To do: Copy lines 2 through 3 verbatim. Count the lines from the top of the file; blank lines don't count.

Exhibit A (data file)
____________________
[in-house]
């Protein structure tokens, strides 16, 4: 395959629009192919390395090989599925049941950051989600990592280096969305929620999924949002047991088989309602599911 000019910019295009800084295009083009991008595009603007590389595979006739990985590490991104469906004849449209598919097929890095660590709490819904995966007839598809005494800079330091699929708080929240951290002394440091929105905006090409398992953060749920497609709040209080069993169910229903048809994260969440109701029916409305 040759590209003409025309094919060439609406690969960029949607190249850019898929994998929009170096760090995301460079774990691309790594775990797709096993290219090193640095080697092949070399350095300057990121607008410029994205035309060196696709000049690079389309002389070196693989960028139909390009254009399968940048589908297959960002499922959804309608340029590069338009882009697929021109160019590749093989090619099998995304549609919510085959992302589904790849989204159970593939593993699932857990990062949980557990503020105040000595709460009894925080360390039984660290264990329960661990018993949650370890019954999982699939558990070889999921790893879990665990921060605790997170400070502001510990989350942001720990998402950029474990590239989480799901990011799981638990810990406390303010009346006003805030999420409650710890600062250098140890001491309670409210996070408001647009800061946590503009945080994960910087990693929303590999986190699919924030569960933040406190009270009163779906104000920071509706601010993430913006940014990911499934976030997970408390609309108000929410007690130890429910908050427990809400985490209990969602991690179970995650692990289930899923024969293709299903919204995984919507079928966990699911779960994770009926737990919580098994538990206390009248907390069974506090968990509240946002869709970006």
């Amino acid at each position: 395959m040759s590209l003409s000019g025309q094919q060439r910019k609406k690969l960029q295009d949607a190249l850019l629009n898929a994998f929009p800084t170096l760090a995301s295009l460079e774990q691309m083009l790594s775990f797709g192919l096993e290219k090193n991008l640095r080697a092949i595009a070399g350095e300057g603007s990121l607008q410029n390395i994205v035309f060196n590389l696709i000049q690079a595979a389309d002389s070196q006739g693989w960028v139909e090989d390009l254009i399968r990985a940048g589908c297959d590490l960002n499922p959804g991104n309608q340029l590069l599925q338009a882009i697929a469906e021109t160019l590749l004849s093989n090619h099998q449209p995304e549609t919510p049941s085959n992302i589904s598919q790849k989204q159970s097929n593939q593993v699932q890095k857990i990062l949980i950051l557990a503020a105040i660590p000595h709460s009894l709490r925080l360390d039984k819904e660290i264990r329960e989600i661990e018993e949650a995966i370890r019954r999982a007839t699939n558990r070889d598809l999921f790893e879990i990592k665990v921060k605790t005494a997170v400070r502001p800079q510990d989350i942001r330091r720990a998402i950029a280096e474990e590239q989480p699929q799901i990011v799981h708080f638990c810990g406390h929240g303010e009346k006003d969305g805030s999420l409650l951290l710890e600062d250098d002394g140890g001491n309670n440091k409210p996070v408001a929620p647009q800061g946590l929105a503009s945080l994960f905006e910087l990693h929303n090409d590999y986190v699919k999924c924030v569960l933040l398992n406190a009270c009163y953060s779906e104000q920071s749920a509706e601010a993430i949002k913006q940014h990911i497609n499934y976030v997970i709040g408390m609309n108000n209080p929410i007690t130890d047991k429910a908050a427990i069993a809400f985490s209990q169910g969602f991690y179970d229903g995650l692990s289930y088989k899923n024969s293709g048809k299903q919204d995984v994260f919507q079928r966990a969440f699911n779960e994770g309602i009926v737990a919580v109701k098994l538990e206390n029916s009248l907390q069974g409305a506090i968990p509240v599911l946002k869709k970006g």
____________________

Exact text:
């Protein structure tokens, strides 16, 4: 395959629009192919390395090989599925049941950051989600990592280096969305929620999924949002047991088989309602599911 000019910019295009800084295009083009991008595009603007590389595979006739990985590490991104469906004849449209598919097929890095660590709490819904995966007839598809005494800079330091699929708080929240951290002394440091929105905006090409398992953060749920497609709040209080069993169910229903048809994260969440109701029916409305 040759590209003409025309094919060439609406690969960029949607190249850019898929994998929009170096760090995301460079774990691309790594775990797709096993290219090193640095080697092949070399350095300057990121607008410029994205035309060196696709000049690079389309002389070196693989960028139909390009254009399968940048589908297959960002499922959804309608340029590069338009882009697929021109160019590749093989090619099998995304549609919510085959992302589904790849989204159970593939593993699932857990990062949980557990503020105040000595709460009894925080360390039984660290264990329960661990018993949650370890019954999982699939558990070889999921790893879990665990921060605790997170400070502001510990989350942001720990998402950029474990590239989480799901990011799981638990810990406390303010009346006003805030999420409650710890600062250098140890001491309670409210996070408001647009800061946590503009945080994960910087990693929303590999986190699919924030569960933040406190009270009163779906104000920071509706601010993430913006940014990911499934976030997970408390609309108000929410007690130890429910908050427990809400985490209990969602991690179970995650692990289930899923024969293709299903919204995984919507079928966990699911779960994770009926737990919580098994538990206390009248907390069974506090968990509240946002869709970006």
């Amino acid at each position: 395959m040759s590209l003409s000019g025309q094919q060439r910019k609406k690969l960029q295009d949607a190249l850019l629009n898929a994998f929009p800084t170096l760090a995301s295009l460079e774990q691309m083009l790594s775990f797709g192919l096993e290219k090193n991008l640095r080697a092949i595009a070399g350095e300057g603007s990121l607008q410029n390395i994205v035309f060196n590389l696709i000049q690079a595979a389309d002389s070196q006739g693989w960028v139909e090989d390009l254009i399968r990985a940048g589908c297959d590490l960002n499922p959804g991104n309608q340029l590069l599925q338009a882009i697929a469906e021109t160019l590749l004849s093989n090619h099998q449209p995304e549609t919510p049941s085959n992302i589904s598919q790849k989204q159970s097929n593939q593993v699932q890095k857990i990062l949980i950051l557990a503020a105040i660590p000595h709460s009894l709490r925080l360390d039984k819904e660290i264990r329960e989600i661990e018993e949650a995966i370890r019954r999982a007839t699939n558990r070889d598809l999921f790893e879990i990592k665990v921060k605790t005494a997170v400070r502001p800079q510990d989350i942001r330091r720990a998402i950029a280096e474990e590239q989480p699929q799901i990011v799981h708080f638990c810990g406390h929240g303010e009346k006003d969305g805030s999420l409650l951290l710890e600062d250098d002394g140890g001491n309670n440091k409210p996070v408001a929620p647009q800061g946590l929105a503009s945080l994960f905006e910087l990693h929303n090409d590999y986190v699919k999924c924030v569960l933040l398992n406190a009270c009163y953060s779906e104000q920071s749920a509706e601010a993430i949002k913006q940014h990911i497609n499934y976030v997970i709040g408390m609309n108000n209080p929410i007690t130890d047991k429910a908050a427990i069993a809400f985490s209990q169910g969602f991690y179970d229903g995650l692990s289930y088989k899923n024969s293709g048809k299903q919204d995984v994260f919507q079928r966990a969440f699911n779960e994770g309602i009926v737990a919580v109701k098994l538990e206390n029916s009248l907390q069974g409305a506090i968990p509240v599911l946002k869709k970006g």